Occasional musings, Geistesblitze, photos, drawings etc. by a "resident alien", who has landed on American soil from a far-away planet called "Germany".

Sunday, October 23, 2016

Public Architecture in China Today

In this month's Word of the Month, I pointed out the similarities of public buildings built in China in the 1950s and 60s with those built in Nazi-Germany and the former Soviet Union. But I cannot leave it at that—things have changed, and they have changed dramatically in China. Readers may know the skyline of Pudong, the new financial district of Shanghai, which has become a veritable architectural vanity fair, where each new tower added to the skyline tries to surpass its neighbors not only in height, but also, and especially, through its daring design.

Most of them are unabashedly modern, and this is also true for public buildings. We got a glimpse of this new architecture in 2008 during the Beijing Olympics, where the "bird's nest", the main athletic venue, became an icon of the games. The Beijing Opera, or more accurately, the National Center for the Performing Arts, which opened in 2007, is equally modern in its design (top left). On my recent trip, I was particularly taken by the Grand Theater in Chongqing, completed in 2009, which occupies a prominent location on a headland overlooking the Yangtze and Jialing Rivers and appears to be Chongqing's answer to the Sydney Opera House: A building with a unique shape, sitting on an exposed platform jutting into a body of water and destined to become an icon of the city (center and bottom left during the day and night, respectively).

It is true that foreign firms are still dominant in the design of these buildings (for example, the French architect Paul Andreu designed the Beijing Center and the German firm van Gerkan, Marg und Partner the Chongqing Theater). But this may change as Chinese architects rise to greater prominence (like Wang Shu, winner of the prestigious Pritzker Prize in 2012). In any case, Chinese authorities appear to be eager to demonstrate to the world that they are as modern in outlook as their Western counterparts.

Wednesday, October 12, 2016

Word of the Month: Die Herrschaftsarchitektur

Word of the Month: Index

On a recent trip to China, I visited Tiananmen Square in Beijing and was struck by the similarities between the buildings flanking it on the east and west and those built in Nazi-Germany or the Soviet Union to house state functions. The similarities between the latter two were already skewered by Osbert Lancaster in his collection of architectural cartoons Pillar to Post (1938; top two drawings on the left). The Great Hall of the People at Tiananmen Square (bottom left) would have provided him with a third example.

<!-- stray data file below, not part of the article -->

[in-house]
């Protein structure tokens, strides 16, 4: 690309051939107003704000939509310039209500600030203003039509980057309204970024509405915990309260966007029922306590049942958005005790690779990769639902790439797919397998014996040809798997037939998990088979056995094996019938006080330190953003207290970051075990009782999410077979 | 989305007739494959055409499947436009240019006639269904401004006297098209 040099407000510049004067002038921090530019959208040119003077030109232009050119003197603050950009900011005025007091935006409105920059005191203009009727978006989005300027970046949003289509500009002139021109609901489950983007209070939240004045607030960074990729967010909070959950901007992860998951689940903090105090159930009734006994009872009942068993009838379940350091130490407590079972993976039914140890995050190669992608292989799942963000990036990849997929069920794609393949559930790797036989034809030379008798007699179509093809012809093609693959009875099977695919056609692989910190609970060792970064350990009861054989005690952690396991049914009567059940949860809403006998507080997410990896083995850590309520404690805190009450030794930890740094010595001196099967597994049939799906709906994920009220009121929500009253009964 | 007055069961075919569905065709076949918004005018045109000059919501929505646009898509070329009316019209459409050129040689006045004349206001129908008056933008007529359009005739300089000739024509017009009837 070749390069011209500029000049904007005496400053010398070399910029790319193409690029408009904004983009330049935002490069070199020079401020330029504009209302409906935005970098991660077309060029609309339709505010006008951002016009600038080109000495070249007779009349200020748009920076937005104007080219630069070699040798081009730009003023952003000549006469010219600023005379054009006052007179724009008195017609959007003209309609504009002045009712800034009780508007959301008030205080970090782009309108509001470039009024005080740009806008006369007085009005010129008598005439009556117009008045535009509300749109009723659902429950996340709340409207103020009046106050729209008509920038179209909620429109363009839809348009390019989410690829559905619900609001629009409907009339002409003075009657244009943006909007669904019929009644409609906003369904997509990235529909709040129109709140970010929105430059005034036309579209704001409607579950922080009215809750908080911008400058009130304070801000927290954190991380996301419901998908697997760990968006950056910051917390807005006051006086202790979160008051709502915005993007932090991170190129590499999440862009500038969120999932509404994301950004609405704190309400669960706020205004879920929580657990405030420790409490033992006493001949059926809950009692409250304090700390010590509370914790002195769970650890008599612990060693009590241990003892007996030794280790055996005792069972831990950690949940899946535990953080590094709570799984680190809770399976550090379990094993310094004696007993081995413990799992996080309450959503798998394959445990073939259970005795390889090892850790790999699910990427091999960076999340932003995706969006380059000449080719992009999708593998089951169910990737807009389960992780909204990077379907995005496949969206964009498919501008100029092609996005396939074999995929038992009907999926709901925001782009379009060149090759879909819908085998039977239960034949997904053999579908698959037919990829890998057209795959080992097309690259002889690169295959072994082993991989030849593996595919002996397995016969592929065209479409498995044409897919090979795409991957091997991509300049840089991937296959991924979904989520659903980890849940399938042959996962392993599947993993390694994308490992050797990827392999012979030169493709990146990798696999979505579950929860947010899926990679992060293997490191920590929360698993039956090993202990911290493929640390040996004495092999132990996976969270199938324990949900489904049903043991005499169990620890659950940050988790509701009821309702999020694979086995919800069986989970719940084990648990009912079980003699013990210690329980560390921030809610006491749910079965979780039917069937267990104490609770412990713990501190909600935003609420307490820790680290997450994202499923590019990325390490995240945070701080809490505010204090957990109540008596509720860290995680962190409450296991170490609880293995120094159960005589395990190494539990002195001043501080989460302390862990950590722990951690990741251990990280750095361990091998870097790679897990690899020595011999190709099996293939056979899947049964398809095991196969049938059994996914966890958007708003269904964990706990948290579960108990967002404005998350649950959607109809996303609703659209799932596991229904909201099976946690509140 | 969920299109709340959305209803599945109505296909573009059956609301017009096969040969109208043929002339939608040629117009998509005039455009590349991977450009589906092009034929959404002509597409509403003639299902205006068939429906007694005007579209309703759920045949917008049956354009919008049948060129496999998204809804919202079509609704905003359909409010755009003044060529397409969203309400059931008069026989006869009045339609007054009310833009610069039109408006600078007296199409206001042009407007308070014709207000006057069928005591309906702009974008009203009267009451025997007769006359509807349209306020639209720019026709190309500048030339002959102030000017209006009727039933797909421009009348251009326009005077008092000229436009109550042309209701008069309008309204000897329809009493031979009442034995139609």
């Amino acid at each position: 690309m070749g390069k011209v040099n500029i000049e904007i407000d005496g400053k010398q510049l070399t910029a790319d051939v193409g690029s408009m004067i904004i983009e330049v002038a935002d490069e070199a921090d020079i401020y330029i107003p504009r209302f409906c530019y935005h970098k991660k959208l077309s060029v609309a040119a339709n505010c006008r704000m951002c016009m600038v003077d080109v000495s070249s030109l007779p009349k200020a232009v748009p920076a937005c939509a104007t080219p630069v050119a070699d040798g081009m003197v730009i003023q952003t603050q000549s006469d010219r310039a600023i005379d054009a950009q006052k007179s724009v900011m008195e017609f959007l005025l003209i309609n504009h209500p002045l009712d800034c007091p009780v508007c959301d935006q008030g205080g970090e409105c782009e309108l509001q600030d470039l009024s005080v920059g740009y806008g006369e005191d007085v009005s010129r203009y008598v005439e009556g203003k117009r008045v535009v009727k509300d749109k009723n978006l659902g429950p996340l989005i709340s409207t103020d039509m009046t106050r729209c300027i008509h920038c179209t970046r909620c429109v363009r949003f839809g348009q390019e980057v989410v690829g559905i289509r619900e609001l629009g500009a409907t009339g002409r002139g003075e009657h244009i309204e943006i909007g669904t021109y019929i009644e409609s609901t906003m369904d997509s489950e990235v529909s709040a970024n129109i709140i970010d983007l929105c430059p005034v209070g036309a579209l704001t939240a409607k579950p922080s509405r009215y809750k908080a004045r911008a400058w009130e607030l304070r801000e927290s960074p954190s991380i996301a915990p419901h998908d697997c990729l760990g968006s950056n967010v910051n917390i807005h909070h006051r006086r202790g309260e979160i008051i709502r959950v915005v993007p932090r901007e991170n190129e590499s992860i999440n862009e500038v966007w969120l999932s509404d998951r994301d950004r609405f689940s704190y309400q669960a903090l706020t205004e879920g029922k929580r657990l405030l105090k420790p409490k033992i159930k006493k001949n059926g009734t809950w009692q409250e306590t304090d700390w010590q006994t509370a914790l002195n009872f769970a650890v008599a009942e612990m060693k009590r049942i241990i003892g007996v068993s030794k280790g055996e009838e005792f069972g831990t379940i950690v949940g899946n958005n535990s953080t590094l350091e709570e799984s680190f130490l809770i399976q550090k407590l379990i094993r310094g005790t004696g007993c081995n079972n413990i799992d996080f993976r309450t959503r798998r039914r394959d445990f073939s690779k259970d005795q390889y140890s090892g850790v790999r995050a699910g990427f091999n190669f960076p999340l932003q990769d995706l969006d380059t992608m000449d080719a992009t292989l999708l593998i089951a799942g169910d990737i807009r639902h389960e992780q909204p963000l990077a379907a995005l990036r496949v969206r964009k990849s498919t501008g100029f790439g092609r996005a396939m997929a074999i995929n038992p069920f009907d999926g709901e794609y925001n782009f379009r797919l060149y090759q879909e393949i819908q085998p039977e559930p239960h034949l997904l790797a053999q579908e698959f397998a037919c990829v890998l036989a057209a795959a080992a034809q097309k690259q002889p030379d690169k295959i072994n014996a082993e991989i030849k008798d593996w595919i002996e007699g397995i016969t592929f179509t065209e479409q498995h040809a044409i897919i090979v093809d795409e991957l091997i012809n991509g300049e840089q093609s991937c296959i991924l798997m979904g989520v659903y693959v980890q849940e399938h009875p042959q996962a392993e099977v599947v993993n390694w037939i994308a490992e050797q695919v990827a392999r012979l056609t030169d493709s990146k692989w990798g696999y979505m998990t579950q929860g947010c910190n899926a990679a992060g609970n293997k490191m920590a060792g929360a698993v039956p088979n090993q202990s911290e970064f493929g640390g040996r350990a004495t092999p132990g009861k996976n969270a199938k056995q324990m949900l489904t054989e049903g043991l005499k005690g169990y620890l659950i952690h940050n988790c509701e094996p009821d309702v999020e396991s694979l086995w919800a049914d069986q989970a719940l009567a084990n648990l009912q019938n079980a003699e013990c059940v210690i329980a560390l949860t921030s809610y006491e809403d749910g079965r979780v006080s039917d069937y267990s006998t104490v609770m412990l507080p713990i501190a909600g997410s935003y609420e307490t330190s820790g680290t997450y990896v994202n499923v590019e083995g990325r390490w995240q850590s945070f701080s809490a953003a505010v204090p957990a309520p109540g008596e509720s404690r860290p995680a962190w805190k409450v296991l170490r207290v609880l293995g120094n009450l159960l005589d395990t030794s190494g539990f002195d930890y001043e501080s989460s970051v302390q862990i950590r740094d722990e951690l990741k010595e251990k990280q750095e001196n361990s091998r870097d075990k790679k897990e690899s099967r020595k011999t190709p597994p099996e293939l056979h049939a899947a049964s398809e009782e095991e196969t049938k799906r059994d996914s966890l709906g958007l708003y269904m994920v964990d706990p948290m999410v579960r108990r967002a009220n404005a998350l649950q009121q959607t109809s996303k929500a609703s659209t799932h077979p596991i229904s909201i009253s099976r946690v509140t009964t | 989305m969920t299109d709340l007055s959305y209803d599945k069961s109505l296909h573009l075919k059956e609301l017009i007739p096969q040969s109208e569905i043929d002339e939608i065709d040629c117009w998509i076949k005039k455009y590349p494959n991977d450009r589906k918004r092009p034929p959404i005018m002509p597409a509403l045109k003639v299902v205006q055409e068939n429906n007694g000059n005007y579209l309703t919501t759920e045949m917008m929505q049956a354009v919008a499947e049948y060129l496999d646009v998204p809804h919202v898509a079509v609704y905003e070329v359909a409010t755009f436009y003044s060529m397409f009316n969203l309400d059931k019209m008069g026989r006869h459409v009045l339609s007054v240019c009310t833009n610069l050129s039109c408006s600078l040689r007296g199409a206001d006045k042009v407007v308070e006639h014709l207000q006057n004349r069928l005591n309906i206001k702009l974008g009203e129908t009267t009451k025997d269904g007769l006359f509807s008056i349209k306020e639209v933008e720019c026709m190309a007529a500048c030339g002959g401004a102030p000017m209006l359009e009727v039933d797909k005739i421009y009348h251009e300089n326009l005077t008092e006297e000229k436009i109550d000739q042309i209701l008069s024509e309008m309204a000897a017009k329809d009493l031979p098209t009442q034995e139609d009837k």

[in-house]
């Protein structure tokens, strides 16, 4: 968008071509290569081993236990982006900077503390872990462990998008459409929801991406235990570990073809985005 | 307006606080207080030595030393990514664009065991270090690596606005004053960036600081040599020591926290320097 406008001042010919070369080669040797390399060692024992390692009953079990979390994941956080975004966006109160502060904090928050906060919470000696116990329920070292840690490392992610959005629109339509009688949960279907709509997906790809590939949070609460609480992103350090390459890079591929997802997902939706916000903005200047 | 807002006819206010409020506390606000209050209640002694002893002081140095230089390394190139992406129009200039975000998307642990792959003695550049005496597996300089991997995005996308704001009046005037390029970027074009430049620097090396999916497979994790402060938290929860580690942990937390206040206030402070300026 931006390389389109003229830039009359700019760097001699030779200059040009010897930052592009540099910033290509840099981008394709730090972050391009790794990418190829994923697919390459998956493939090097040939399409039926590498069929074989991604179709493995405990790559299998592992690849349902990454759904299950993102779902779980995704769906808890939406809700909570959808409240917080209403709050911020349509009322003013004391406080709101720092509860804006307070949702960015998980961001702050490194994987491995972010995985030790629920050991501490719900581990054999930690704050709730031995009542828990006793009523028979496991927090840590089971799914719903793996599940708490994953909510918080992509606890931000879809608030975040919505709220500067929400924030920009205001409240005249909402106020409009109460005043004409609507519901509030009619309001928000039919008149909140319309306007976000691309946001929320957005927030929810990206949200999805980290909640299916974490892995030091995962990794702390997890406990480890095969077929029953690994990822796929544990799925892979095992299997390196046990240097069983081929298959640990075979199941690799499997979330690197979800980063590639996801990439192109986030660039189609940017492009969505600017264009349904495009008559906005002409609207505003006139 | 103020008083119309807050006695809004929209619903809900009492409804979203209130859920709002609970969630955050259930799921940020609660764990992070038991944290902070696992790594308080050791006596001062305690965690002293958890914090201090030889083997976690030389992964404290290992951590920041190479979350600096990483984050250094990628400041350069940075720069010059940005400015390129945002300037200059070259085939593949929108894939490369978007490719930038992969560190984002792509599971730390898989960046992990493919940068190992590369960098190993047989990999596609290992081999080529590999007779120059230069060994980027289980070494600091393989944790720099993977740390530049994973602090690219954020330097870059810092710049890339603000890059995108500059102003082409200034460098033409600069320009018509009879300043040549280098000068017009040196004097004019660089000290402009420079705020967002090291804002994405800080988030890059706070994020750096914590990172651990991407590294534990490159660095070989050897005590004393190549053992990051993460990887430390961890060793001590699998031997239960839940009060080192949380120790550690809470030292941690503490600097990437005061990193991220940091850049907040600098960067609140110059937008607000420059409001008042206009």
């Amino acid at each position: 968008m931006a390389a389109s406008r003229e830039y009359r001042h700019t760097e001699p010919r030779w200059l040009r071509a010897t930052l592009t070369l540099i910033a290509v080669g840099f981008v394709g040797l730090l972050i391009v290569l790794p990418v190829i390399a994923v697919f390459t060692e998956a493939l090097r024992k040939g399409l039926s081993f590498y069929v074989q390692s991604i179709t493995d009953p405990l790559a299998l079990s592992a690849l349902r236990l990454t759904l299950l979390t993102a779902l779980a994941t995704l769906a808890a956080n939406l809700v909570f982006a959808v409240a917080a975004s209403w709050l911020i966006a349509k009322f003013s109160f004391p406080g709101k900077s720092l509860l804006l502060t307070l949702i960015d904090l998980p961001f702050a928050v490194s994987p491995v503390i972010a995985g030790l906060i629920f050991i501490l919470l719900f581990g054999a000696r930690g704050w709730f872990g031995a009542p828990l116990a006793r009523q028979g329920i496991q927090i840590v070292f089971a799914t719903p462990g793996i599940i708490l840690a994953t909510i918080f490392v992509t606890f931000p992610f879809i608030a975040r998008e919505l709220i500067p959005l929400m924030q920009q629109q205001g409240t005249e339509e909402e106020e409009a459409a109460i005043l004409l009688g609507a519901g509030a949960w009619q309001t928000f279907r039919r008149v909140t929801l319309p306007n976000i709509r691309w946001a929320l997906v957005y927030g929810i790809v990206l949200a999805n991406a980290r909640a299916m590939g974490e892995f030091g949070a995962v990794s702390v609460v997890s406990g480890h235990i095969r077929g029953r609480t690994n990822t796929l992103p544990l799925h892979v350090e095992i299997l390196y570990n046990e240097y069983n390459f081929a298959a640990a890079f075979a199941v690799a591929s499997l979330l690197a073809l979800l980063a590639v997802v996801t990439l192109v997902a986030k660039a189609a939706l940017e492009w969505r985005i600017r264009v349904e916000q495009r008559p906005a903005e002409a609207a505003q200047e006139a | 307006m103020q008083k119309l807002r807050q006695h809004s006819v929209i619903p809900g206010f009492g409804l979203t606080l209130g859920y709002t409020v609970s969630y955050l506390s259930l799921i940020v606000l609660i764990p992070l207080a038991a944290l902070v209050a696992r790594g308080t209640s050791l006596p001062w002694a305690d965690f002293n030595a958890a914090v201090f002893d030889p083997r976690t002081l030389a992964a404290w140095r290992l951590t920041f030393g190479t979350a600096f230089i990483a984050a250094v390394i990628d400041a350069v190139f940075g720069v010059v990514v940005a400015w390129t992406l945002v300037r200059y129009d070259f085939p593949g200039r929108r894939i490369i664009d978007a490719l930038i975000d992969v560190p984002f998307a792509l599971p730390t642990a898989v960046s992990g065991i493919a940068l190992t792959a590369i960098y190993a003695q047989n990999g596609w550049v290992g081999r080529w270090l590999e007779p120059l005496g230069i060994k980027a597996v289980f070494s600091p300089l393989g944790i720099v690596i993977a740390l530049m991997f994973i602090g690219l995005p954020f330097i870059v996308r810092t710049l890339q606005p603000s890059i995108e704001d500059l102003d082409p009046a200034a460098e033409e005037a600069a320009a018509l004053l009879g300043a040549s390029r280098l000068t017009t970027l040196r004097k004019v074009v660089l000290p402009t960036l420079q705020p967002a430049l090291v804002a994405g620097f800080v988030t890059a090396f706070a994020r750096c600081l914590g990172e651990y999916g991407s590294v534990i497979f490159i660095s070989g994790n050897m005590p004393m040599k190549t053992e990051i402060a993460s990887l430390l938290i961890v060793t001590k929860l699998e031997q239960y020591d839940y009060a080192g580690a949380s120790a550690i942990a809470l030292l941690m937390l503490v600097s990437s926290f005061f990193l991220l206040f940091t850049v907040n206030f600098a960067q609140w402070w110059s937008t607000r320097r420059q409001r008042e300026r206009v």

All of these are instances of Herrschaftsarchitektur. Herrschaft is a general term that can refer to any situation in which someone is Herr (in the sense of "master" or "lord") over someone or something else, like the rule of a certain party or the reign of a certain leader. And Architektur is, of course, a cognate of English "architecture".

Herrschaftsarchitektur, then, refers to the buildings a ruling class or party erects to accommodate its operations and, at the same time, express its power and dominance. The latter characteristic is essential: To become Herrschaftsarchitektur, it's not enough that a building be used by a ruling power. It must be intended to symbolize its might and will to rule, often in combination with an attempt to intimidate its subjects.

Follow-up: Public Architecture in China Today.

Monday, August 29, 2016

Word of the Month: Zersiedeln, die Zersiedelung

Word of the Month: Index

Like English, German allows for the creation of new verbs by adding a prefix to an existing one. In fact, German offers a broader range of prefixes that can be used to this end, and I will dedicate my next post to this topic.

For starters, let's look at just one of these prefixes, zer-, which has no real equivalent in English. It indicates an action that destroys something. It is particularly expressive because of the sharp z-sound it starts with. For example, reißen means "to tear", and zerreißen means "to tear apart" or "tear to pieces". Our current word of the month is another example. It's formed by adding zer to siedeln (to settle) and means literally to degrade [a countryside] by settlement. Zersiedelung is the noun formed from the verb. The term originated with urban and regional planners and is usually translated as "urban sprawl". But Zersiedelung is somewhat more general—it can happen far away from urban centers.